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Latest DHS illegal border crossing policy separates families

Latest DHS illegal border crossing policy separates families

Posted by Richard J. Tasoff | May 10, 2018 | 0 Comments

President Trump came to office in January 2017 promising, among other things, to “crack down” on illegal immigration and build a fence along America's entire southern border with Mexico. The fence has yet to materialize, but the crackdown against undocumented immigrants living in the U.S. has made headlines for months.

As of this week, the focus of the administration's crackdown shifted from Immigration and Customs Enforcement officials arresting undocumented workers across the country and deporting them to their home country to the way in which Department of Homeland Security officials will now handle individuals and families crossing the border illegally. The new DHS policy is to refer all persons caught illegally crossing the border for federal prosecution, whether or not they are asylum seekers. In addition, the policy includes separating children from the adults they are accompanying until the DHS establishes a family relationship between each child and his or her adult, usually the mother.

This new DHS policy ties in with the Justice Department's zero-tolerance policy for illegal border crossings. As Attorney General Jeff Sessions said in an Arizona speech on May 7, “If you cross the border unlawfully, even a first offense, we're going to prosecute you. If you're smuggling a child, that child will be separated from you. ... If you don't want your child to be separated, then don't bring them across the border illegally.” While the new policy does not apply to asylum seekers who arrive at an official U.S. port of entry without paperwork, immigrant advocates see the new family separation policy as an inhumane deterrence measure rather than one aimed at strict adherence to U.S. immigration law.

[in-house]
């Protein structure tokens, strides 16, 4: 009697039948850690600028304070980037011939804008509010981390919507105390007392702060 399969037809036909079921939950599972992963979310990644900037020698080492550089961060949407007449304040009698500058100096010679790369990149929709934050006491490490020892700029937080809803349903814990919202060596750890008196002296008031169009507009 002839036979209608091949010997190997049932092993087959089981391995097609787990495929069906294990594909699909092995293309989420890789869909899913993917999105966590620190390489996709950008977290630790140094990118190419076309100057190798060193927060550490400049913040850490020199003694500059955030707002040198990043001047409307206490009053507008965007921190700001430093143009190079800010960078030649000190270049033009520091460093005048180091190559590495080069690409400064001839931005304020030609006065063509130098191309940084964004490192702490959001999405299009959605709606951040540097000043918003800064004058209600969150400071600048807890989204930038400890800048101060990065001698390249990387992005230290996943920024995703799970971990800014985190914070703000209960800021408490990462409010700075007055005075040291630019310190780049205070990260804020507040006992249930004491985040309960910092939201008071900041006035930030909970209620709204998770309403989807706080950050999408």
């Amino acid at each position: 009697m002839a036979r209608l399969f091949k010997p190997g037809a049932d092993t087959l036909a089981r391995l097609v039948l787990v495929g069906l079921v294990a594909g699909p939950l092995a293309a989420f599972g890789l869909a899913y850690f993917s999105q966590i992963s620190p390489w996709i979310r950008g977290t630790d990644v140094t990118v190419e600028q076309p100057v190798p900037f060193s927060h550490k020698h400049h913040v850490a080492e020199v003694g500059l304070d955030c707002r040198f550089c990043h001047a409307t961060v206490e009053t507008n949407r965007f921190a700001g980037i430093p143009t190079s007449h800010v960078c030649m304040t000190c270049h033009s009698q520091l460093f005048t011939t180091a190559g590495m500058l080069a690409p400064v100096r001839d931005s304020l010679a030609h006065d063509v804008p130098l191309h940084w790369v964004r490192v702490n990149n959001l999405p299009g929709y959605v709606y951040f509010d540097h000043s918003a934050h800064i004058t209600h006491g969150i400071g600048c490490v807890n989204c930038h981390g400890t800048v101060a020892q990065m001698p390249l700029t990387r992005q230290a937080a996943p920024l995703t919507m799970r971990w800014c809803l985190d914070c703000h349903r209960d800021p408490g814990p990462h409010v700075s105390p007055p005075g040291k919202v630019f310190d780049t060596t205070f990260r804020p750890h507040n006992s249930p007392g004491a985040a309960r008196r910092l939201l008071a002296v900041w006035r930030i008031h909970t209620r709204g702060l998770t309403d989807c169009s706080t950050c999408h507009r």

At least one woman whose four young children were taken from her when she illegally crossed the border has sued the Justice Department alleging discrimination. Her suit is still pending. Other undocumented immigrants, whether or not seeking asylum and with or without children, may well wish to contact a knowledgeable immigration attorney to obtain the legal help they need to reunite their families and defend against the criminal charges brought against them.

Source: CNN, “New DHS policy could separate families caught crossing the border illegally,” Tal Kopan, May 7, 2018

About the Author

Richard J. Tasoff

Senior Partner Richard J. Tasoff is a senior partner in Tasoff & Tasoff, one of the oldest "AV" rated (highest Martindale-Hubbell rating) law firms in Los Angeles specializing in immigration law. Richard, a Certified Specialist in Immigration & Nationality Law (State Bar of California Board of L...


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